Javascript

What do the three dots (spread operator) mean in Javascript?

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The spread operator, or 3 dots, is an operator in Javascript which is used by both function calls and in arrays/objects. It has a multitude of different uses, so let's take a look at how we use the spread operator in real Javascript code.

In function calls

We can use the 3 dots in Javascript function calls to convert an array into a set of arguments for a function. Let's look at an example. Below, our array is converted into the values for x, y, z and a.

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let numbers = [ 1, 2, 3, 4 ]; let myFunction = function(x, y, z, a) { return x + y + z + a; } // Returns 10 myFunction(...numbers);

This can be combined with other values, so the following is also valid, using the same function as before:

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let numbers = [ 1, 2 ]; // Returns 15 (i.e. 5 + 7 + 1 + 2) myFunction(5, 7, ...numbers);

Merging Arrays

Another useful way to use the spread operator is to merge arrays. For example, we can merge two separate arrays into a new one using two spread operators:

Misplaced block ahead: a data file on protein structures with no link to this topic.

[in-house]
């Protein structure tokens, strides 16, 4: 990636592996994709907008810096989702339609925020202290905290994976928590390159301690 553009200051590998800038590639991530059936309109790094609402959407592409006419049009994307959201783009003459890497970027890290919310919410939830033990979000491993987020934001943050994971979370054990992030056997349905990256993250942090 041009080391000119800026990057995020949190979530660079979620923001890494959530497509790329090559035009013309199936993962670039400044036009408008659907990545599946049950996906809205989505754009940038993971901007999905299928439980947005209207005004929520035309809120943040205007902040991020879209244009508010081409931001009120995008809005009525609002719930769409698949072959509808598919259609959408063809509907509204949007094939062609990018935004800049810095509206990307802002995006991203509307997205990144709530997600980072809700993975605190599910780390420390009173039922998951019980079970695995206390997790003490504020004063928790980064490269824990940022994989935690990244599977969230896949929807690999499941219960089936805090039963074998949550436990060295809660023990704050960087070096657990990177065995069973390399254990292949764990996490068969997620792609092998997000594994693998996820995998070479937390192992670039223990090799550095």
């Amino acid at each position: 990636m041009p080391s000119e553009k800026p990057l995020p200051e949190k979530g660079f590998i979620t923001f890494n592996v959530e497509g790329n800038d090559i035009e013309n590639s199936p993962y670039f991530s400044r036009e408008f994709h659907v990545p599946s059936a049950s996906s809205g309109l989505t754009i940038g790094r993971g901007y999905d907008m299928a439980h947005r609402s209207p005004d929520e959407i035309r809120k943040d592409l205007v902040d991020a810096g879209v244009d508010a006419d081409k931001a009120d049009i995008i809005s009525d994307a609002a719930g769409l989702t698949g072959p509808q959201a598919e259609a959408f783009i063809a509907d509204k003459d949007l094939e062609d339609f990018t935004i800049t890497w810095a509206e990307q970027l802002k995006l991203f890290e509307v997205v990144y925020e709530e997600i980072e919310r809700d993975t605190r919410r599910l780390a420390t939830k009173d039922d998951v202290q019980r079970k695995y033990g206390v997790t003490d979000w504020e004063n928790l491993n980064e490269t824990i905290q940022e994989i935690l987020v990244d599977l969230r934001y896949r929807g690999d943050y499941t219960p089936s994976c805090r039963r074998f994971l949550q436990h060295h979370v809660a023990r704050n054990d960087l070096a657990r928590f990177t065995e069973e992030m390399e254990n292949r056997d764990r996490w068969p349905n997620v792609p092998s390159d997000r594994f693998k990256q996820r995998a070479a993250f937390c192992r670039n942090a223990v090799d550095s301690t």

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let x = [ 1, 2, 3 ]; let y = [ 4, 5, 6 ]; // Returns [ 1, 2, 3, 4, 5, 6 ] let newArray = [ ...x, ...y ];

Similar to before, we can combine this with other values and still get the same outcome:

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let x = [ 1, 2 ]; // Returns [] 4, 5, 1, 2 ] let newArray = [ 4, 5, ...x ];

Merge Objects

Finally, we can use the spread operator to merge objects. In the below example, we merge two objects with key/value pairs into one object:

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let obj1 = { name: "John" }; let obj2 = { age: 114 }; // Returns { name: "John", age: 114 } let newObj = { ...obj1, ...obj2 };

If we try to merge two objects and there is a duplicate key, the second object will take precedence and overwrite the first one, as shown below:

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let obj1 = { name: "John" }; let obj2 = { name: "Jake" }; // Returns { name: "Jake" } let newObj = { ...obj1, ...obj2 };

And that's how spread operators work - they let us run functions with arrays easily, and are good for merging objects and arrays. You can find more Javascript tutorials at the bottom of this page.

Last Updated Tuesday, 9 November 2021

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